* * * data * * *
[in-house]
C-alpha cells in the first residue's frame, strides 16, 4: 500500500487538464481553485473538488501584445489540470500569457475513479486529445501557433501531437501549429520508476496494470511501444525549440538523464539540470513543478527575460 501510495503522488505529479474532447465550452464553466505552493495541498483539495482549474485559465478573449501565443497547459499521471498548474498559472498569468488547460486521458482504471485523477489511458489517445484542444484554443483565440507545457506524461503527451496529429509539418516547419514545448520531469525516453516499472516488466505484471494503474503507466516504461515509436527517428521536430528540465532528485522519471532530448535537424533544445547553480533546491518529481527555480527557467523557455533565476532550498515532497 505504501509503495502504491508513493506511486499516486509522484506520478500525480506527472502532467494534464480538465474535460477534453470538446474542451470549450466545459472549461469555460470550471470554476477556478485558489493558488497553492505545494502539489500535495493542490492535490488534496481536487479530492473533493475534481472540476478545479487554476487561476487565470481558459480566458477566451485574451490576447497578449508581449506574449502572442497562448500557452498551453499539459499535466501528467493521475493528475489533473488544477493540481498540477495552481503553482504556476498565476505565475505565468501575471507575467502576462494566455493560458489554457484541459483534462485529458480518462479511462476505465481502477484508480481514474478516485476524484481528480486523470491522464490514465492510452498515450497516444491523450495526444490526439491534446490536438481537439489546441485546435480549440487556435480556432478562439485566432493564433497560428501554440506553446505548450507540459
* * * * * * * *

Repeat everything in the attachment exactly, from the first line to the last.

[in-house]
C-alpha cells in the first residue's frame, strides 16, 4: 500500500487538464481553485473538488501584445489540470500569457475513479486529445501557433501531437501549429520508476496494470511501444525549440538523464539540470513543478527575460 501510495503522488505529479474532447465550452464553466505552493495541498483539495482549474485559465478573449501565443497547459499521471498548474498559472498569468488547460486521458482504471485523477489511458489517445484542444484554443483565440507545457506524461503527451496529429509539418516547419514545448520531469525516453516499472516488466505484471494503474503507466516504461515509436527517428521536430528540465532528485522519471532530448535537424533544445547553480533546491518529481527555480527557467523557455533565476532550498515532497 505504501509503495502504491508513493506511486499516486509522484506520478500525480506527472502532467494534464480538465474535460477534453470538446474542451470549450466545459472549461469555460470550471470554476477556478485558489493558488497553492505545494502539489500535495493542490492535490488534496481536487479530492473533493475534481472540476478545479487554476487561476487565470481558459480566458477566451485574451490576447497578449508581449506574449502572442497562448500557452498551453499539459499535466501528467493521475493528475489533473488544477493540481498540477495552481503553482504556476498565476505565475505565468501575471507575467502576462494566455493560458489554457484541459483534462485529458480518462479511462476505465481502477484508480481514474478516485476524484481528480486523470491522464490514465492510452498515450497516444491523450495526444490526439491534446490536438481537439489546441485546435480549440487556435480556432478562439485566432493564433497560428501554440506553446505548450507540459